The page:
A long time ago, arriving anywhere in Spain meant being greeted by the smell of tobacco and coffee. Nowadays, with smoking restrictions in place, it is just the coffee you can just about whiff as you get out of Málaga airport and walk into the dry heat of Andalucía. The drive from Málaga to our destination, the city of Úbeda in Jaén, was a trip through a dry but varied landscape of mountains, valleys and great stretches of olive groves as far as the eye can see. This is the region that produces the most olive oil in the world, alone producing more than the second world producer of oil, Italy. Something like 20% of world production comes from here. There are about 60 million olive trees in this fertile land, and a squirrel could travel happily across the whole province without once touching soil (they claim). Anyway, the photograph above was taken from the hill of Úbeda looking down and across towards the Sierra de Cazorla. The next image is of a squirrel.
The cultivation of olive trees goes back centuries in the different Mediterranean cultures, and includes the Greek, the Phoenician and the Assyrian – even the Bible mentions it over 400 times, since it was used not only as food but as a light source. Of course, the oil had to be stored, and what better way to contain it than the ceramic amphora or jug.
In Spanish a potter is known as an alfarero, a word that comes from the Arabic “alfahar” meaning “ceramic” and “ero” denoting a profession, and without doubt the best known alfarero in Úbeda is Tito. And pottery has been made in Ubeda for over a thousand years; there have been many influences and styles that have left their mark, and at Tito’s ceramic workshop you can experience absolute fidelity to traditional forms as well as a decorative eclecticism that incorporates and recreates the contributions of each historical period, from Iberian geometries to colourful Baroque via Arab greens and the blues of the Renaissance.
From the cool oasis of Tito’s you can walk to one of the most striking Renaissance collection of buildings in Spain – the Vázquez de Molina square where you can visit the Palacio de las Cadenas (so named after the decorative chains which once hung from the façade), the chapel of El Salvador and the Basílica de Santa María. The interior of the chapel is stunning, built as a burial place for the local nobility in 1536, it is a Spanish architectural jewel with a main altar that forces one to sit down and contemplate.
The town lends its name to a common figure of speech in Spanish, andar por los cerros de Úbeda (literally ‘to walk around the hills of Úbeda’), meaning ‘to go off at a tangent’, which yours truly did by succumbing to a mild case of shingles. Luckily the local chemist is very helpful so no doctor was required, but it did mean that any consumption of local delicacies such as perdiz en escabeche (partridge), andrajos (a stew made with flour, oil, tomato, pepper and rabbit) and paté de aceituna (olive paté) had to be postponed, as did any drinking of the local Torreperogil wine.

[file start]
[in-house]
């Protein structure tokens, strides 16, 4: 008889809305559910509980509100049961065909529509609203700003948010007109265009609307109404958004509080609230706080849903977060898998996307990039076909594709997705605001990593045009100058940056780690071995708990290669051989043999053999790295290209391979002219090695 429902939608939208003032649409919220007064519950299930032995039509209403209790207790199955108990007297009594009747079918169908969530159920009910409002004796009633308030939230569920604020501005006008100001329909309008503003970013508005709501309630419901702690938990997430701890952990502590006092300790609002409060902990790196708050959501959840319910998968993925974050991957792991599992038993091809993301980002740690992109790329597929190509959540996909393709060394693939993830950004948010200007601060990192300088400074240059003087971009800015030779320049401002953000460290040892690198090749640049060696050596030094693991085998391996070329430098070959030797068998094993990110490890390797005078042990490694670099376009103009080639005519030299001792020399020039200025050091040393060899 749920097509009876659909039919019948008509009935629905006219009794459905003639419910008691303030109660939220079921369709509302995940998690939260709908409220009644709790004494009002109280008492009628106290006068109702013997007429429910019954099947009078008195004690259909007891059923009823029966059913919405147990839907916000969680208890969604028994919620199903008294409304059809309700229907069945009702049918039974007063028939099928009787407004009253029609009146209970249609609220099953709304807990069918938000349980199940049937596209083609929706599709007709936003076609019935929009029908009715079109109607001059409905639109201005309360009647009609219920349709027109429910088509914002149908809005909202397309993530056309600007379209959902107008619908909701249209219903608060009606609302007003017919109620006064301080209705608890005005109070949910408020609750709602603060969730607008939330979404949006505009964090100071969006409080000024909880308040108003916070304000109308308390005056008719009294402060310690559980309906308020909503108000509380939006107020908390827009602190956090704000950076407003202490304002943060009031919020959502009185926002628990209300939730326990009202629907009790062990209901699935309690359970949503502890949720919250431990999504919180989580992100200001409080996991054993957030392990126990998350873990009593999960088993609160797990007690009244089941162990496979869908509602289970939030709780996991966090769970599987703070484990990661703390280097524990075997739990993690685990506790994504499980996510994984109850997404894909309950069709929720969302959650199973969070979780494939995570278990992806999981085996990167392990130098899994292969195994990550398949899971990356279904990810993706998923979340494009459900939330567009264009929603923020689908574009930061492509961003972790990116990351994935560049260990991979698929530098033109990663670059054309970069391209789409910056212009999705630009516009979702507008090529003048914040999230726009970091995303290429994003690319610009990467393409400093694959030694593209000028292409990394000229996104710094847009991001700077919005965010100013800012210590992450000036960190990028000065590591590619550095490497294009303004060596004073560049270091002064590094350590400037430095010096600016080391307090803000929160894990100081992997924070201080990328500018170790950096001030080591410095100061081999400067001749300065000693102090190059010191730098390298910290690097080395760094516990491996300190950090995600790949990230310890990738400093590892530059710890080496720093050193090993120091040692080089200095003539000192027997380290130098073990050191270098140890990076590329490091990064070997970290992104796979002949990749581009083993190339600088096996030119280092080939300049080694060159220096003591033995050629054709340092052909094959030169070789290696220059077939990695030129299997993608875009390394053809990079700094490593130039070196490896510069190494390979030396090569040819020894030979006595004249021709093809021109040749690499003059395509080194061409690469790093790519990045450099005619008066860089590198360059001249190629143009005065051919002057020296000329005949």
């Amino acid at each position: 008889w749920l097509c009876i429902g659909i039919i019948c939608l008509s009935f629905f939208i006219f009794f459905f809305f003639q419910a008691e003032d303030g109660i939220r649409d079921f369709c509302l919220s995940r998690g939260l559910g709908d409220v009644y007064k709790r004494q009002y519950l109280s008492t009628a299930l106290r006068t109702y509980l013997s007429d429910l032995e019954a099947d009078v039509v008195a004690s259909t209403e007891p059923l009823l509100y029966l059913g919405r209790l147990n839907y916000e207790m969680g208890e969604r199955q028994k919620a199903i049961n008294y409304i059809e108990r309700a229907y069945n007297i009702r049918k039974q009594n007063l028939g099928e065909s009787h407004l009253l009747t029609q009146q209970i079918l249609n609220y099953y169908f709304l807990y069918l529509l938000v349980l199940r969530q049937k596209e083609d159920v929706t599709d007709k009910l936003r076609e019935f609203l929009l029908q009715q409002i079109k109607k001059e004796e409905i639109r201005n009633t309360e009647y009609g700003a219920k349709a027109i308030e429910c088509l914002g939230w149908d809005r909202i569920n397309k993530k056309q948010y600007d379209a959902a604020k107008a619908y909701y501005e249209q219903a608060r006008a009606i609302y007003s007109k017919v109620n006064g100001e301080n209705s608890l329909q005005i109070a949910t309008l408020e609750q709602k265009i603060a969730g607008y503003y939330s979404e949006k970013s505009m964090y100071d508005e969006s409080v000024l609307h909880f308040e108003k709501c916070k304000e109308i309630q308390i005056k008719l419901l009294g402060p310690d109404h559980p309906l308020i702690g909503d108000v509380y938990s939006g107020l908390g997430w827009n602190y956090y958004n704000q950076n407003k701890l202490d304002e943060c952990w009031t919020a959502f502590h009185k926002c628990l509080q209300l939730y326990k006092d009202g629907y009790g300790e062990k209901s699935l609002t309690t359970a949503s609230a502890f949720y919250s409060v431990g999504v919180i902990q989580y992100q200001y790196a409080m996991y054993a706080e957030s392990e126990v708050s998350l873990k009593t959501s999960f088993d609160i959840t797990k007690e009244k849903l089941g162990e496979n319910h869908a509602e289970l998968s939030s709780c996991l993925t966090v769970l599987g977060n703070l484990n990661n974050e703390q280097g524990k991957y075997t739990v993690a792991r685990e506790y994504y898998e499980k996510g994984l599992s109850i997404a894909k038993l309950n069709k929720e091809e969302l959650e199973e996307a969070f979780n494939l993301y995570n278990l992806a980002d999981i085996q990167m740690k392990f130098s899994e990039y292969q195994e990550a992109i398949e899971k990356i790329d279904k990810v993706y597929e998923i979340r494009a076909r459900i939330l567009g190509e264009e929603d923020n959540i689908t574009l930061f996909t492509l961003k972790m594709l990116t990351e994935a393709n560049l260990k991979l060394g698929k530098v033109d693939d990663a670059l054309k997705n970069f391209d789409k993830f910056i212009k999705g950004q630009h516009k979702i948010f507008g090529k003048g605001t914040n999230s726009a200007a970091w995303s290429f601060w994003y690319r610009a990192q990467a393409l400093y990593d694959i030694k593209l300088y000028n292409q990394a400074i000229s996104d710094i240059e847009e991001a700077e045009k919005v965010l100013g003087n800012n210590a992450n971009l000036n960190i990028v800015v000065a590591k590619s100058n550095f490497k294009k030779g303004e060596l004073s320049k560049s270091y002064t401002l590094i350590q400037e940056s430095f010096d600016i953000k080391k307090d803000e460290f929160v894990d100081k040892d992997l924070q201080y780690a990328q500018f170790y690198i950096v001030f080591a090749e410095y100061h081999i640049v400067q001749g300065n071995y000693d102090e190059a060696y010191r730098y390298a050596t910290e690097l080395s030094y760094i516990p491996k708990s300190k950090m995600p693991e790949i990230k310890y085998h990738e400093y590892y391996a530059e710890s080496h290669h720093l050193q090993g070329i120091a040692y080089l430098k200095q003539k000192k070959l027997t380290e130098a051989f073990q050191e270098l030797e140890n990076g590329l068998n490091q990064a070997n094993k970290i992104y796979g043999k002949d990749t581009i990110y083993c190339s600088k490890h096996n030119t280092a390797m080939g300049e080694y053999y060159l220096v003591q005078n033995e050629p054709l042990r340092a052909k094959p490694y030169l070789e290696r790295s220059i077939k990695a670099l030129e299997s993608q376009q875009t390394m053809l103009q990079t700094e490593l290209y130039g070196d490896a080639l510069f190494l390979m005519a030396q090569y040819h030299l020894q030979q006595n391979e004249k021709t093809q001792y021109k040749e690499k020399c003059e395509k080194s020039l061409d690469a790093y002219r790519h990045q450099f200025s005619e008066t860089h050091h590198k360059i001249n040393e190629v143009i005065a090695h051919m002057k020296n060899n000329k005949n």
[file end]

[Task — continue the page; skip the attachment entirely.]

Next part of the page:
This small sacrifice was soon forgotten with the next stage of the trip. The drive to Jerez de la Frontera meant a brief stop at Écija, the Frying Pan of Spain, and though it turned out be hot enough, the temperature was not as high as in the UK at the time. Something of the dryness of the Spanish landscape and its underlying human endeavour and activity inspired a set of pots once back at the workshop – an abstract interpretation with a marked personality. What do you think?
However, back on the road, the landscape changed gradually the further West we drove, and by the time we were nearing Jerez the fields were white. Albariza is a chalky soil that retains moisture within while forming a dry pale crust above that prevents any drying. This is ideal for the growing of the Palomino grape used in the production of sherry and brandy. The result is a stripy landscape of green and white, grape and soil.
A tour of the Barbadillo sherry makers in the port of Sanlucar de Barrameda taught us that manzanilla is made there whereas fino is made in Jerez. Because of the sea breeze that enters the giant bodegas where the maturing takes place, manzanilla has a slightly salty tang. Manzanilla is camomile, which is another aroma typically found in this type of sherry, and where better to sample some than at a bar in the centre of the city. After admiring the cathedral-like building that houses the hundreds of soleras (oak barrels) of manzanilla we headed back to Jerez.
Bar Juanito is a cool and airy space clad inside and out with locally-made ceramic tiles where they serve all the sherries along with their specialities, artichoke and deep-fried whitebait. As with most towns and cities in Andalucía tiles are used to decorate buildings on the outside, such as the tower of the church of San Miguel, and to help keep interiors at a lower temperature, for example in the courtyards and patios of houses, and in public and domestic rooms.
But if you are feeling the heat then go to the beach. The one at Santa Maria del Puerto is wide and clean and, despite the fact that it is the Atlantic, easy to swim in. The view across the bay allows you a glimpse of Cadiz in the distance.
In a further attempt to link ceramics, however tenuously, with this blog and the trip to Spain, here is an image of a large pot made two or three years ago which was inspired by the movements of a flamenco dance. It is called Flamenco Pot.
Should you want to meet any of the ceramics face to face, keep in mind that other than the workshop in Ledbury there are outlets too in St Ives, Worcester, Cambridge and London – addresses and contact details on the website. Click here to go to the website.
Hasta luego, amigos.